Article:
Senator Hillary Clinton: Both. Well, undocumented workers lose because they continue to be exploited, they continue to be abused, and unfortunately living in fear oftentimes, an insecure existence which undermines families, undermines employment and so much else. But the American public loses because this is not in keeping with our values as a nation. We are a nation of immigrants. We can be both that and under the rule of law, that is why I’ve put conditions on people being able to move to legal status.

And I will continue to put conditions because people did come without appropriate documentation and they shouldn’t be given advantages over people who came here legally. So, yes, there have to be some conditions met. But that is far better than this broken system that creates political demagoguery and mean-spirited attacks that I don’t think are in keeping with our character as a nation.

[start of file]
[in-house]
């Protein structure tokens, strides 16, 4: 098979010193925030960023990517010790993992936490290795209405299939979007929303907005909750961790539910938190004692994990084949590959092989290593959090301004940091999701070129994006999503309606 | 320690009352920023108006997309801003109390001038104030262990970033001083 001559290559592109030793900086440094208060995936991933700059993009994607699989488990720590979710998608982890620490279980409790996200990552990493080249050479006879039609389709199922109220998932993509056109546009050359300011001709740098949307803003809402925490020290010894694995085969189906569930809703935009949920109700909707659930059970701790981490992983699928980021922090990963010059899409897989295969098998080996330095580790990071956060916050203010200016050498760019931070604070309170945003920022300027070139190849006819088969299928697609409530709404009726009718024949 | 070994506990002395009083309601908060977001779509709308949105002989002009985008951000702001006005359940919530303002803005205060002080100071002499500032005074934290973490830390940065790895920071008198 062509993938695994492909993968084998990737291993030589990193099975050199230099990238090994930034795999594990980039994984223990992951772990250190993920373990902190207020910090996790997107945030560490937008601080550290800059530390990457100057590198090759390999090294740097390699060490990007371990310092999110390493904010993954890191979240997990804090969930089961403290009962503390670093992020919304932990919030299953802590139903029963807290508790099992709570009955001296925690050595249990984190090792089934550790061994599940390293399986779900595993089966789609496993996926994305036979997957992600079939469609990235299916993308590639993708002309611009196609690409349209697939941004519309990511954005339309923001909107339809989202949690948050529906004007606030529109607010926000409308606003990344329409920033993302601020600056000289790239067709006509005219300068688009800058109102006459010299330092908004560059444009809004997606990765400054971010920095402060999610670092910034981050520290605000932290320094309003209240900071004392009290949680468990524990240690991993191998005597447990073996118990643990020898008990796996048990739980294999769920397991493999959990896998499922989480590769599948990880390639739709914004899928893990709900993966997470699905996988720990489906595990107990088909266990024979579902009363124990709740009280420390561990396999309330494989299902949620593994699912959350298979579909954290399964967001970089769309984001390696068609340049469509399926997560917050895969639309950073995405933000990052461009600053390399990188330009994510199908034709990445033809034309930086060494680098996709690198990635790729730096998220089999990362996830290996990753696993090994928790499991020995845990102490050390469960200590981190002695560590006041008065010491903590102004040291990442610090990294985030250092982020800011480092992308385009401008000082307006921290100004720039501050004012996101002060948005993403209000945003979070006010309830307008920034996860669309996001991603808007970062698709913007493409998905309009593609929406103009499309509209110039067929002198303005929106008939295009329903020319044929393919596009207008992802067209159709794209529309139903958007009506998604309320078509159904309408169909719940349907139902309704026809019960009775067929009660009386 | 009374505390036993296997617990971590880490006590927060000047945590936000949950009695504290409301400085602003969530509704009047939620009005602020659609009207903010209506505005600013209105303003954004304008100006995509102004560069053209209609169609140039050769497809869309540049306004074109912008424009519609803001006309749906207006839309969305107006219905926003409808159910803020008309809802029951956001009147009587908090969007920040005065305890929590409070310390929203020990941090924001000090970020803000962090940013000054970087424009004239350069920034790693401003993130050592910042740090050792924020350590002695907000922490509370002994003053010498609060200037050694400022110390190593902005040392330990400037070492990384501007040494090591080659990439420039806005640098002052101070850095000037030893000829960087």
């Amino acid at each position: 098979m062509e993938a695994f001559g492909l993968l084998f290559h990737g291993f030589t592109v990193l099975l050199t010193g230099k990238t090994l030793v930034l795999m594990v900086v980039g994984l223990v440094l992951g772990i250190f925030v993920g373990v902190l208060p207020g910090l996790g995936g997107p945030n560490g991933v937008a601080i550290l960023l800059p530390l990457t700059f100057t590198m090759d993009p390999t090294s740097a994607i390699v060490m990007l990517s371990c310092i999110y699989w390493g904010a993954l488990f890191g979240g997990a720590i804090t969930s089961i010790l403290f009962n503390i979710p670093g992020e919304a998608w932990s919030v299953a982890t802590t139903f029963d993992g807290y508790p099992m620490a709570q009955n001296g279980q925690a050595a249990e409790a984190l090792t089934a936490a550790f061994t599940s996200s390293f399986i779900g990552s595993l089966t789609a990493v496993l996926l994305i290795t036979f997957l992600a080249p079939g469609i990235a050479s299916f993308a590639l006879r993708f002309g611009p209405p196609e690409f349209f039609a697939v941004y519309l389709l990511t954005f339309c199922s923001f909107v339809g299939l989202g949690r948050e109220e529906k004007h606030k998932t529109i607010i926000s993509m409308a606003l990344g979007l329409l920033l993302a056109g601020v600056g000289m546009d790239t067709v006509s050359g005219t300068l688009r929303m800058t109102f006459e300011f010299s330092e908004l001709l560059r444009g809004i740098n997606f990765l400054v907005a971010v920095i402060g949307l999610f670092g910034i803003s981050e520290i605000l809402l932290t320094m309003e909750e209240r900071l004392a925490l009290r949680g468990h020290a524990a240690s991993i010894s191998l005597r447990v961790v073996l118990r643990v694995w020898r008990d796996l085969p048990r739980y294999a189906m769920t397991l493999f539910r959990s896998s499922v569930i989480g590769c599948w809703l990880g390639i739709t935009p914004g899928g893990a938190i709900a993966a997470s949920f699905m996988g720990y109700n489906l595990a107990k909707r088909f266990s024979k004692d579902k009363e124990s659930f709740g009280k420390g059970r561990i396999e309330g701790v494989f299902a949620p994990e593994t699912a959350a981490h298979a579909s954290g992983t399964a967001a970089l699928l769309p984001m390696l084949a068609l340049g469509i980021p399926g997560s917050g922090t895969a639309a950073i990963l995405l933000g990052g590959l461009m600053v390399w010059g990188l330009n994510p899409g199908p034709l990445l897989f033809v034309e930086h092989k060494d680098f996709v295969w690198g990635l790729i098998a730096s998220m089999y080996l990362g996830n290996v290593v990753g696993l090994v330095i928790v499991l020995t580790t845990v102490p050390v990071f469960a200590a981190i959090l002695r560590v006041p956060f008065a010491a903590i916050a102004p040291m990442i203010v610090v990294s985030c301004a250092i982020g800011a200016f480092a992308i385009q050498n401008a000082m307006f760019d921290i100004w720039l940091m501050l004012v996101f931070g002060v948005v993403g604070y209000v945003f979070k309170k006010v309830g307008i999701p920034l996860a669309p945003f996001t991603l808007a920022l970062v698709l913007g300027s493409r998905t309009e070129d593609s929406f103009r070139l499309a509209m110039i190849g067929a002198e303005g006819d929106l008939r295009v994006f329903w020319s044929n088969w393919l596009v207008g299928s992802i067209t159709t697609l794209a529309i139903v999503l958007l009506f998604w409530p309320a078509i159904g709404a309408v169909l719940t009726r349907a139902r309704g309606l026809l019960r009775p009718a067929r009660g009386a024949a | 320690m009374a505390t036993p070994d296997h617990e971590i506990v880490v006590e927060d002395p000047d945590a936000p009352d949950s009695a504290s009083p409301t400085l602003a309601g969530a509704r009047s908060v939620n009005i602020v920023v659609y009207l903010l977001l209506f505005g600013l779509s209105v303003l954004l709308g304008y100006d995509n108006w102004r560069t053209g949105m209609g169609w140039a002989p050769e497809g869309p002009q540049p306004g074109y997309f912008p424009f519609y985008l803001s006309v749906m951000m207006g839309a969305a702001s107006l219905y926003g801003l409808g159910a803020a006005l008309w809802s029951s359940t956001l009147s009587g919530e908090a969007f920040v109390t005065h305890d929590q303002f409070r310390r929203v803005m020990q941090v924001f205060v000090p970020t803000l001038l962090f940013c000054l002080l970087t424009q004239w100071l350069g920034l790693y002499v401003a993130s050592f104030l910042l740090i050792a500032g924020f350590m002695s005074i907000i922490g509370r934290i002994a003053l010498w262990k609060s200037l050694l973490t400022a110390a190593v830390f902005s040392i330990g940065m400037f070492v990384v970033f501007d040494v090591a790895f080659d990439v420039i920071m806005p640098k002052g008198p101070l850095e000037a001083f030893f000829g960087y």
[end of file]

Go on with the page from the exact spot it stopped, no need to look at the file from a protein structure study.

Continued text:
Q: Polls show you have strong backing from the Latino community. And a great majority of endorsements from Latino leaders. What do you attribute that to?

Senator Hillary Clinton: I have worked for many, many years with Latino leaders around the country. When I was a student, I was involved in the grape boycott, that goes back a long time. I have many deep friendships and working relationships. I was chair of the Children’s Defense Fund for many years and we did a lot of work on behalf of improving education and health care and job opportunities for Latino families, and particularly children. During my time in the White House, I held the first conference on Hispanic education. We brought lots of people into the White House to look at problems that were affecting Latino families. As a Senator, I represent a very large Latino population.